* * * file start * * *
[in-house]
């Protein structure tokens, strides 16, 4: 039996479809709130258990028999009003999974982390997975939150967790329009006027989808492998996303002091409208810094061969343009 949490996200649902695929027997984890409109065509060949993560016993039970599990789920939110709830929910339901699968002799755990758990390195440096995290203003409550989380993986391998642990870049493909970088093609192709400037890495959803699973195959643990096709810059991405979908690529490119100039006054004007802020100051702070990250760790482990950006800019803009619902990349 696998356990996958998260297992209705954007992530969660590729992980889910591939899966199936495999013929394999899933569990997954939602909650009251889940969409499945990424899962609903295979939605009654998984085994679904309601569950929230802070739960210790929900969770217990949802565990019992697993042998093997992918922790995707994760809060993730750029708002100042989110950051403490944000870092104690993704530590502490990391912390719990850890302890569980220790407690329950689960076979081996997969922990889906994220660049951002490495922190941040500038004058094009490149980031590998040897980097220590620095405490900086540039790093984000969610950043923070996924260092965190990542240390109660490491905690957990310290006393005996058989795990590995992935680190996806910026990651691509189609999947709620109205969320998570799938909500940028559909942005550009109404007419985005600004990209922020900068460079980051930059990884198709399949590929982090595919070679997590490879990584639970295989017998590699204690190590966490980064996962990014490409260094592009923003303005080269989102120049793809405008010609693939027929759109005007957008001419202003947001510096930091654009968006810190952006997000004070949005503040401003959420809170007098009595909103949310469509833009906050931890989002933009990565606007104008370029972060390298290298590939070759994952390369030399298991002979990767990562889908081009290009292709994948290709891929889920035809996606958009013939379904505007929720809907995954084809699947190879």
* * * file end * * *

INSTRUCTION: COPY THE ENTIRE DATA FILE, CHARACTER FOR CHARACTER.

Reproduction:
[in-house]
């Protein structure tokens, strides 16, 4: 039996479809709130258990028999009003999974982390997975939150967790329009006027989808492998996303002091409208810094061969343009 949490996200649902695929027997984890409109065509060949993560016993039970599990789920939110709830929910339901699968002799755990758990390195440096995290203003409550989380993986391998642990870049493909970088093609192709400037890495959803699973195959643990096709810059991405979908690529490119100039006054004007802020100051702070990250760790482990950006800019803009619902990349 696998356990996958998260297992209705954007992530969660590729992980889910591939899966199936495999013929394999899933569990997954939602909650009251889940969409499945990424899962609903295979939605009654998984085994679904309601569950929230802070739960210790929900969770217990949802565990019992697993042998093997992918922790995707994760809060993730750029708002100042989110950051403490944000870092104690993704530590502490990391912390719990850890302890569980220790407690329950689960076979081996997969922990889906994220660049951002490495922190941040500038004058094009490149980031590998040897980097220590620095405490900086540039790093984000969610950043923070996924260092965190990542240390109660490491905690957990310290006393005996058989795990590995992935680190996806910026990651691509189609999947709620109205969320998570799938909500940028559909942005550009109404007419985005600004990209922020900068460079980051930059990884198709399949590929982090595919070679997590490879990584639970295989017998590699204690190590966490980064996962990014490409260094592009923003303005080269989102120049793809405008010609693939027929759109005007957008001419202003947001510096930091654009968006810190952006997000004070949005503040401003959420809170007098009595909103949310469509833009906050931890989002933009990565606007104008370029972060390298290298590939070759994952390369030399298991002979990767990562889908081009290009292709994948290709891929889920035809996606958009013939379904505007929720809907995954084809699947190879």